The NHS Chronic Medication Service At Your Local Pharmacy - A Service For People With A Long-Term Condition
- The Chronic Medication Service (CMS) is an NHS service for patients with a long-term condition. It is available at pharmacies across Scotland.
A long-term condition is a health problem that is likely to last longer than a year and needs ongoing medical care, like high blood pressure or diabetes.
- This leaflet is for anyone who has a long-term condition.
- It tells you:
- what the service is
- how you can register for the service
- what happens when you have registered for the service.
- The service is voluntary. If you have a long-term condition, you can choose whether you want to register for it.
What will the service do for me?
- The service will help you manage the medicines you take for your condition.
- Your pharmacist is an expert in medicines and will talk to you regularly to help you get the most benefit from them.
- When you speak to your pharmacist you will be able to discuss any concerns you have about your medicines.
- Your doctor will continue to provide your medical care.
- There are three parts to the service:
- Reviewing your use of medicines: if you register for the service, your pharmacist will look at how you use your medicines. They will then discuss with you any problems you may have with your medicines and whether you should get a CMS care plan.
- CMS care plan: this plan helps your pharmacist give you more regular care and advice about your medicines. They will give you a copy of your care plan and may also speak to your doctor about it.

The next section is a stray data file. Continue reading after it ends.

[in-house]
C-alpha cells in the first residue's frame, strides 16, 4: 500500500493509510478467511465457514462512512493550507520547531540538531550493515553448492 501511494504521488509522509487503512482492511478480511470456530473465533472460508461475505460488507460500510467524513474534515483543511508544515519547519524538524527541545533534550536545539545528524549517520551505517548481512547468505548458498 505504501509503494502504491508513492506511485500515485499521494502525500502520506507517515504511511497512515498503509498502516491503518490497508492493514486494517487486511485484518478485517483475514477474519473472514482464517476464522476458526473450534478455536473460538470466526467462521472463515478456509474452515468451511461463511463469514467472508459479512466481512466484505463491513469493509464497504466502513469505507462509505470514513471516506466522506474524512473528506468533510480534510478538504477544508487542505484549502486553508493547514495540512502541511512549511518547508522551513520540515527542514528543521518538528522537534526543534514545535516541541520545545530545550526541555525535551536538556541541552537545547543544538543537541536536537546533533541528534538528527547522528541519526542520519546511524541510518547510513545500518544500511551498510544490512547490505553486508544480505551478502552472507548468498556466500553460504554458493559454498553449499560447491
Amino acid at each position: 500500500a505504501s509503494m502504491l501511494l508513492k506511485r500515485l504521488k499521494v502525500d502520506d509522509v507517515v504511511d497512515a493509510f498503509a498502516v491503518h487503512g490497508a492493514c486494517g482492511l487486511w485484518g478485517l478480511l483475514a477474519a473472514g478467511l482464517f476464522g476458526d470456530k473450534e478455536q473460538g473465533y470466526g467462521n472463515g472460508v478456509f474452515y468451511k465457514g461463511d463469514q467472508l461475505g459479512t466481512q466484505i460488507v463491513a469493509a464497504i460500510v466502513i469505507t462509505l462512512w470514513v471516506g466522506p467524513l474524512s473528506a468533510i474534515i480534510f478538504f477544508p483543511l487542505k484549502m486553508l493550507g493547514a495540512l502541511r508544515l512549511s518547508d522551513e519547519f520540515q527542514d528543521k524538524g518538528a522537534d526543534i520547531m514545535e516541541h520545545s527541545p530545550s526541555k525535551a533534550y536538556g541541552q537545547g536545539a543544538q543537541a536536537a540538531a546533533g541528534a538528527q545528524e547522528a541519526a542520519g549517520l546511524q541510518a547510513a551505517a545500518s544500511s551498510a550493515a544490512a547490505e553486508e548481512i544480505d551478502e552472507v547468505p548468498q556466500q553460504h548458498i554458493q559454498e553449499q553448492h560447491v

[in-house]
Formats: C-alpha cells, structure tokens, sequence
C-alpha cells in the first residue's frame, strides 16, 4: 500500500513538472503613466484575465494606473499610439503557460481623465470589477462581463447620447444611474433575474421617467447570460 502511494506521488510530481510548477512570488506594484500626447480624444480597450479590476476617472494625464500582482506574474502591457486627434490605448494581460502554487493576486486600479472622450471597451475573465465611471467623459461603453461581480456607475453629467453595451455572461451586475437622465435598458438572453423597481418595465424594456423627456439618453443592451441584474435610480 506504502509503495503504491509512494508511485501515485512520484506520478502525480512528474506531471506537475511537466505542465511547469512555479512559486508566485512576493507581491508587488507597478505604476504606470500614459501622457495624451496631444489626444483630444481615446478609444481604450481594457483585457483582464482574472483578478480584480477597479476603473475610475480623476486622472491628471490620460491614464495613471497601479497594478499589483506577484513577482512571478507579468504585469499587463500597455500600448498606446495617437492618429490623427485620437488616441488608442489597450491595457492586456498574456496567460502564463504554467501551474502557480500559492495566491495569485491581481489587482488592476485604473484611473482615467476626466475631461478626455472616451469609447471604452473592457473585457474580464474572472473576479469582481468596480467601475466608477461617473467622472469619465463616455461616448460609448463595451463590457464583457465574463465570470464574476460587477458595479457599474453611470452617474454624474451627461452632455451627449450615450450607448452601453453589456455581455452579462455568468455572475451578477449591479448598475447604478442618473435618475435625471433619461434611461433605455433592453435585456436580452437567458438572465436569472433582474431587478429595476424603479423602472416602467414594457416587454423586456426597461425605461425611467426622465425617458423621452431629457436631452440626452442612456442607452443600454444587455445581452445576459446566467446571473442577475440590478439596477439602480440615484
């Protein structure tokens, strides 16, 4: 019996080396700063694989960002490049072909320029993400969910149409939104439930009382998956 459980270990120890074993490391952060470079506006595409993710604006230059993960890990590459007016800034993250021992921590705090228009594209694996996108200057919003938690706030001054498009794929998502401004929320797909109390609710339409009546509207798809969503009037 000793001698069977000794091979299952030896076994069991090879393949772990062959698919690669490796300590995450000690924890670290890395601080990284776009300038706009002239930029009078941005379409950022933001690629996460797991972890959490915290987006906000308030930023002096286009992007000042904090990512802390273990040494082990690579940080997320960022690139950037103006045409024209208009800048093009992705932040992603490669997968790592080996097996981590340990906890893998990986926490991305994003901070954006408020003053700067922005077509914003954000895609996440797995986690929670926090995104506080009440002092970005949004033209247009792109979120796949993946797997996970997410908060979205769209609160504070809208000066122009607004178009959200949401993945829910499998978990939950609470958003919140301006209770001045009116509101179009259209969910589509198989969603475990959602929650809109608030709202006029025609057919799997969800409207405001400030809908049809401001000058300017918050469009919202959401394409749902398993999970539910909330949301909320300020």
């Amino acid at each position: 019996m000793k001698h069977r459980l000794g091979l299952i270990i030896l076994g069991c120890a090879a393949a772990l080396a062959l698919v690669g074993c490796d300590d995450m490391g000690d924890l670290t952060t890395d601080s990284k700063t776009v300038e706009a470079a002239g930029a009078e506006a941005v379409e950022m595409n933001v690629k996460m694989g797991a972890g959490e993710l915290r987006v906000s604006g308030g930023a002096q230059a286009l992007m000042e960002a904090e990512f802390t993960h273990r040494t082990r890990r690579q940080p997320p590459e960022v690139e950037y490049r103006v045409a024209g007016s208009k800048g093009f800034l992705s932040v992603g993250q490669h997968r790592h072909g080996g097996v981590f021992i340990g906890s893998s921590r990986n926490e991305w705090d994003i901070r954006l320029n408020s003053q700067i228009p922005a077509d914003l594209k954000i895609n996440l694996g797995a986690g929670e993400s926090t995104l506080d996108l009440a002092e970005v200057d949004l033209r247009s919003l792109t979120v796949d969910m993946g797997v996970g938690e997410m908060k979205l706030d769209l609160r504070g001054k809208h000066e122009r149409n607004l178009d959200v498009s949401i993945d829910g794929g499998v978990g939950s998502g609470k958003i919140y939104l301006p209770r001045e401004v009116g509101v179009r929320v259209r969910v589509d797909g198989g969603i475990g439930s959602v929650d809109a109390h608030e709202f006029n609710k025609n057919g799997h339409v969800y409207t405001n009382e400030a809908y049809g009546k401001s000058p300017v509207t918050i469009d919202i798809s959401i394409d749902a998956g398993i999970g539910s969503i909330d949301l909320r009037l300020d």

- Serial prescriptions: you may be able to get serial prescriptions from your doctor so you can get some medicines on a long-term, repeat prescription. This is different from having a normal repeat prescription. For more about serial prescriptions see below.
- You can register for this service if:
- you get regular prescriptions to treat a long-term condition, and
- you are registered with a doctor's surgery in Scotland.
- You can't register for the service if:
- you are a temporary resident in Scotland, or
- your main or usual home is a care home.
Using the service
How do I register for the service?
- If you decide to register for the service, you will need to choose a pharmacy where you would like to do this.
- It's a good idea to register with the pharmacy you normally go to for your medicines as your pharmacist will know what medicines you take.
- You can register at any time - you don't need to make an appointment.
- Sometimes, your doctor may advise you to register for this service.
- When you register, your pharmacist will ask you for some information, including your name, address and date of birth.
- You will have to fill in a registration form. The registration form will ask whether:
- you agree for your doctor and pharmacist to share some information about your medicines
- you want to register for the service, and
- you are registered with a doctor's surgery in Scotland and have a long-term condition.
- All staff working with or for the NHS have a legal duty to keep information about you confidential.
- You will need to sign the completed form. Your pharmacist will sign and date it too.
- Your pharmacist will tell your doctor that you have registered for the service at their pharmacy.
I am already registered for the service with a pharmacy but I want to register with a different one. Can I do this?
- Yes, but you can only register for the service with one pharmacy at a time.
- When you register with the new pharmacy, you will no longer be registered at the old pharmacy.
I don't want to use the service any more. Can I cancel my registration?